In a comment to this question, the commentator stated that
"the monomials form an honest basis for your vector space".
To be honest, I never heard of that. Is this something elementary?
This was not a term of art, but rather an attempt at emphasis. The monomials form a basis for the vector space in the usual sense (every vector is a linear combination of elements of the basis in a unique way), as opposed to, for instance, a Hilbert basis (whose linear span is not necessarily equal to the entire space).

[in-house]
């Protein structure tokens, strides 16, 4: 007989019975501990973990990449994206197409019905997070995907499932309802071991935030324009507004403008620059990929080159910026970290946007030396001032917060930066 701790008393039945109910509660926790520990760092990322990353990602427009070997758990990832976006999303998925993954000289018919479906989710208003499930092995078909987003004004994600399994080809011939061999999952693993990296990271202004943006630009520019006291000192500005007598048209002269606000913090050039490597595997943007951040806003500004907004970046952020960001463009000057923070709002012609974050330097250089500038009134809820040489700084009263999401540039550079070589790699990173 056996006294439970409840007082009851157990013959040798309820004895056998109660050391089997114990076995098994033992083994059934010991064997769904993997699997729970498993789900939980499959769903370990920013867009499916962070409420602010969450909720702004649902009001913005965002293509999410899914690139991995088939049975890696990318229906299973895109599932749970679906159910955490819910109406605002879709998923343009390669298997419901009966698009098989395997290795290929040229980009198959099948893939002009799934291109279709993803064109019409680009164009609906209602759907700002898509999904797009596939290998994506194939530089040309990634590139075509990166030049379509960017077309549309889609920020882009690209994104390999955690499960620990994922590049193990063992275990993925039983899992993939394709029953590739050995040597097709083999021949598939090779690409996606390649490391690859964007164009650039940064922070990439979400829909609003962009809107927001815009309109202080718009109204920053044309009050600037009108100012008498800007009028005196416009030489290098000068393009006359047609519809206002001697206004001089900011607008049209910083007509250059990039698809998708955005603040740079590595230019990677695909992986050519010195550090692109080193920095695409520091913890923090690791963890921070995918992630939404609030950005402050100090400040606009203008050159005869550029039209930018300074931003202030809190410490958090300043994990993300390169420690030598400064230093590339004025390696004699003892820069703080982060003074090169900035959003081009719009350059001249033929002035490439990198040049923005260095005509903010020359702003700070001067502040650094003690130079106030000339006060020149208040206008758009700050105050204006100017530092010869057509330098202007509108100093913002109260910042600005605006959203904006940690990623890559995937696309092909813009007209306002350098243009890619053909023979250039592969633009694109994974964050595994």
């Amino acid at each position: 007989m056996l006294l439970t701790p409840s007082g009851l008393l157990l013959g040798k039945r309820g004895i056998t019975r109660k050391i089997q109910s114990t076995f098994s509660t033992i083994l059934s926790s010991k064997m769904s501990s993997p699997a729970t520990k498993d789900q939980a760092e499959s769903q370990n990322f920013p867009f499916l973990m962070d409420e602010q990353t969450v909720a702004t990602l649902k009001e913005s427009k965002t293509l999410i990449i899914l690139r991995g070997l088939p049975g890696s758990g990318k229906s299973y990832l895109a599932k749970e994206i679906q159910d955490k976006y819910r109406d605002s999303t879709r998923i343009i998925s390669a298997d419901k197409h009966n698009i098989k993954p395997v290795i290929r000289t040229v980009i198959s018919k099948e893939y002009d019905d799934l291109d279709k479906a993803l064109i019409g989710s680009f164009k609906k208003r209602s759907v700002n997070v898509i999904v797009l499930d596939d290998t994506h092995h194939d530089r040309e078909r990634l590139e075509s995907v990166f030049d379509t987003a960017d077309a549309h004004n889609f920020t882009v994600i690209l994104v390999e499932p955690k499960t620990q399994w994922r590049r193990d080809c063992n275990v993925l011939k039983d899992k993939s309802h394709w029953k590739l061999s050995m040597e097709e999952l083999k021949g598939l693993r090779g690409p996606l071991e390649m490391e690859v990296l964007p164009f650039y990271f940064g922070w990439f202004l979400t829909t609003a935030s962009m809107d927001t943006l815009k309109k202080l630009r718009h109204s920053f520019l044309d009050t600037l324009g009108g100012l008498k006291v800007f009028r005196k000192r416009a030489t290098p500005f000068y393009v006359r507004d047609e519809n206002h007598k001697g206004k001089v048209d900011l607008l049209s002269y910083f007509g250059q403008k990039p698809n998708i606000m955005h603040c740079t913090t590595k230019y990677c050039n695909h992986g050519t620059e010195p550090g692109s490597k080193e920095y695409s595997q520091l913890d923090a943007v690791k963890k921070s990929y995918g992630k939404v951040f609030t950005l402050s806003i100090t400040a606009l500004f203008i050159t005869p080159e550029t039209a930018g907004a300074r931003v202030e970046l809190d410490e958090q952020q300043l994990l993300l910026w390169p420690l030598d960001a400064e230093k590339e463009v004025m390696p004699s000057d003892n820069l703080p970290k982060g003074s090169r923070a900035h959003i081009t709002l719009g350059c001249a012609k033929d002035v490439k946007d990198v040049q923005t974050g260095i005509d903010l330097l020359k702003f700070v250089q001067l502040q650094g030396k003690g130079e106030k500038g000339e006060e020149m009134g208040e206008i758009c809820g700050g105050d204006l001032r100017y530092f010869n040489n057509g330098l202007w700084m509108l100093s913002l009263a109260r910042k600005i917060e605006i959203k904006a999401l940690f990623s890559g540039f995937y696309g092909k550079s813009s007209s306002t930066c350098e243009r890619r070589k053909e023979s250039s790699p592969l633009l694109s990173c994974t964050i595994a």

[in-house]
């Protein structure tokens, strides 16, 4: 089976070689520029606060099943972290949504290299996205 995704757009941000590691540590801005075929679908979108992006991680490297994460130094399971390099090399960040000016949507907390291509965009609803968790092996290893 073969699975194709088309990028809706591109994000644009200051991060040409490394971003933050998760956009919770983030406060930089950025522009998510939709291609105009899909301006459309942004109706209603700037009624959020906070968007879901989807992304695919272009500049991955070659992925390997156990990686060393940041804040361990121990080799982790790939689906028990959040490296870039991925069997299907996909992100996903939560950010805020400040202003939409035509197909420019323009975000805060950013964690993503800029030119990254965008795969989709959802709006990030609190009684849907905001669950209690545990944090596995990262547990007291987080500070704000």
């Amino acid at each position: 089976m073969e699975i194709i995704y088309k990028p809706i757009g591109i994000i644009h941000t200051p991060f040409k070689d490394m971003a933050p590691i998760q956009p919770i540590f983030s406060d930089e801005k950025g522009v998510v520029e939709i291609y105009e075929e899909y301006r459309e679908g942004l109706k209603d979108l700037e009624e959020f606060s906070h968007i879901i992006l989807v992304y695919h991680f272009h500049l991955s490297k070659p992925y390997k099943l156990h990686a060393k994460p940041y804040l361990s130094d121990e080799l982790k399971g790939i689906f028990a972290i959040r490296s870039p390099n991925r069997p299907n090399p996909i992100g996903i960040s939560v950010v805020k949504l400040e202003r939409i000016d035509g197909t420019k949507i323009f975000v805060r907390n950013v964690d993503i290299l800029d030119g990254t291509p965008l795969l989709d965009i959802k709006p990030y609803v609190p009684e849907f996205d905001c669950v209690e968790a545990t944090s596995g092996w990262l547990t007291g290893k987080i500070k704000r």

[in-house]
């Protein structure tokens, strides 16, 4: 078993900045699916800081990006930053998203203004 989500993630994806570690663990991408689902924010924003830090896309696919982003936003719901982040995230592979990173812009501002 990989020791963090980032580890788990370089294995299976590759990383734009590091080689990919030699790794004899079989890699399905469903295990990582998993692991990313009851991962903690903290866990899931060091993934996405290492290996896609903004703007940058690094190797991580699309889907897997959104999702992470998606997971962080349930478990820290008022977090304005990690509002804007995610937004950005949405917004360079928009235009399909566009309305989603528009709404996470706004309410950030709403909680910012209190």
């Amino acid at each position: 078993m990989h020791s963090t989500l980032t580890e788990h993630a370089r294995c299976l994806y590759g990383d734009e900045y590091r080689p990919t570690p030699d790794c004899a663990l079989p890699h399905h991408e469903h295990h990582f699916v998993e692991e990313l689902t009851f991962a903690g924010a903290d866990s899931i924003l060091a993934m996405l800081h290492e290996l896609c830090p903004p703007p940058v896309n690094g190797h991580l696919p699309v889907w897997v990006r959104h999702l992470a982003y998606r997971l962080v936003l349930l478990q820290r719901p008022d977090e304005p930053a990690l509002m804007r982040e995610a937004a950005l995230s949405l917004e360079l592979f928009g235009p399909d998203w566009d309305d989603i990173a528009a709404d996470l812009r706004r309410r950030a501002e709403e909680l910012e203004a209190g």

(Reminds me of something that happened when I was taking Measure Theory in my final undergraduate year; the professor had his own very good notes, with a set of exercises. One of the problems asked us to prove that a function that satisfied a certain property "is automatically continuous"; we couldn't figure out what the definition of "automatically continuous" was, and asked the professor the next lecture. Of course, he meant that such a function would necessarily be continuous...)